Commentary on the Gospel of
Mathew’s Gospel today describes the instruction which Jesus gave to the twelve apostles as they began their lives of ministry. He invited them to serve, heal and teach proclaiming God’s word while living simply and being dependent on the hospitality of others. As I read this gospel, I felt drawn to pray about my own path as a professional Lay Minister in the Catholic Church. Like the Disciples, I too had a guide. My instruction began with my Irish grandmother.
My grandmother was a loving woman who was also an amazing cook and excellent gardener. She could grow everything from a stunning flower to a luscious tomato. When I was a child she would often teach me about seeds and say to me that God planted seeds in our lives and wanted those seeds to grow. She would gently explain that it was important for us to notice where God was encouraging us to grow and if we cared well and paid attention to those seeds, they would take root and flourish just like her beautiful gardens.
At the age of seventeen I traveled with my best friend to the heart of Kansas to attend an all-female, Catholic school, Marymount College. My friend had eleven siblings and I had seven. We left our parents and eighteen siblings behind to walk in new gardens tended by the Sisters of St. Joseph of Concordia, Kansas. The seeds sown by the sisters would beckon and challenge us toward adulthood.
Following graduation and marriage, my husband and I accepted positions as Catholic school teachers in a small Nebraska town. I taught first grade and he taught and coached in the high school. We loved it. I could not imagine doing anything else because I found so much joy in my work with children. God’s seeds were flourishing. I imagined my grandmother’s pride. I even found myself scattering seeds into the lives of the children I taught.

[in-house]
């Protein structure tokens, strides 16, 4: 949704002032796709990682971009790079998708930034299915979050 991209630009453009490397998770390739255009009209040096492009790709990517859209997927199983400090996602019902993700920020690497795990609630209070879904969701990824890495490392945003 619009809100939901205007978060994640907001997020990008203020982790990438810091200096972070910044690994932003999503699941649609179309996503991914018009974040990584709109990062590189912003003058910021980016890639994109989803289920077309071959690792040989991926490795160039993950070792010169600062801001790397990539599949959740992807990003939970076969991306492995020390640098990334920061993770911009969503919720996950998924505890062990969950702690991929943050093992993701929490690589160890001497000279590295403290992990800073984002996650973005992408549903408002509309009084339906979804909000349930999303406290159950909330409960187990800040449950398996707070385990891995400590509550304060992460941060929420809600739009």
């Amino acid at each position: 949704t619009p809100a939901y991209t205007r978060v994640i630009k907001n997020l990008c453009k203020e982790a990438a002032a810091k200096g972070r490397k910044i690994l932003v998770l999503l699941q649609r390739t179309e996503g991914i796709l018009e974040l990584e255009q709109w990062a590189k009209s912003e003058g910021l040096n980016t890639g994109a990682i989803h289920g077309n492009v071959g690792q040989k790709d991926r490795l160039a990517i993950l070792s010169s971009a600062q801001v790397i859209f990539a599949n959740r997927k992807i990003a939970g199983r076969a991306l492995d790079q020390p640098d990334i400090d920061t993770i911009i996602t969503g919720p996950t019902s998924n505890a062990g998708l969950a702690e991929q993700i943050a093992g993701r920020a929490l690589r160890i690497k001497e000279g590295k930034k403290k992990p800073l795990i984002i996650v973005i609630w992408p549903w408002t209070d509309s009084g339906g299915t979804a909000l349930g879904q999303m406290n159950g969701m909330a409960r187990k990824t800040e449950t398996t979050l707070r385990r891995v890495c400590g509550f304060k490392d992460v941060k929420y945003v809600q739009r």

Eventually we left small town life and moved to Omaha to continue our teaching careers in Catholic schools. One day the pastor of the parish where I was teaching asked me if I would be interested in a position in parish ministry. Although I initially declined, his persistence won out. I left my work as a teacher and stepped into the world of professional Lay Ministry. Something new was growing in my life. And although I insisted to my pastor that I would only take the parish position for one year, I loved the work, pursued a graduate level degree and have remained in ministry for over thirty years. My grandmother’s instruction had prepared the soil of my spirit for the Gardener’s seeds.
All of us are called to be gardeners in our lives and relationships. As God’s partners in this world, we too must be sowers. Paul Molinari SJ said it the best: You must not be concerned about the fruit of what you do. You must be generous in throwing the seed with open hands, without becoming discouraged when the fertile soil seems scarce… God, on the other hand, would have us sow generously, extravagantly, even wastefully—wherever we may find ourselves. We can afford to, too, knowing full well that God is the keeper of the harvest. We are mere sowers. As such, we need concern ourselves solely with this: how wide is the arc of our throw, how open our hands.
Jesus sent his Apostles into their ministries by sowing seeds of simplicity and encouragement. The Church grew and flourished. May the gardens of our lives flourish and may we continue to grow as we open ourselves to God’s lavish and generous love.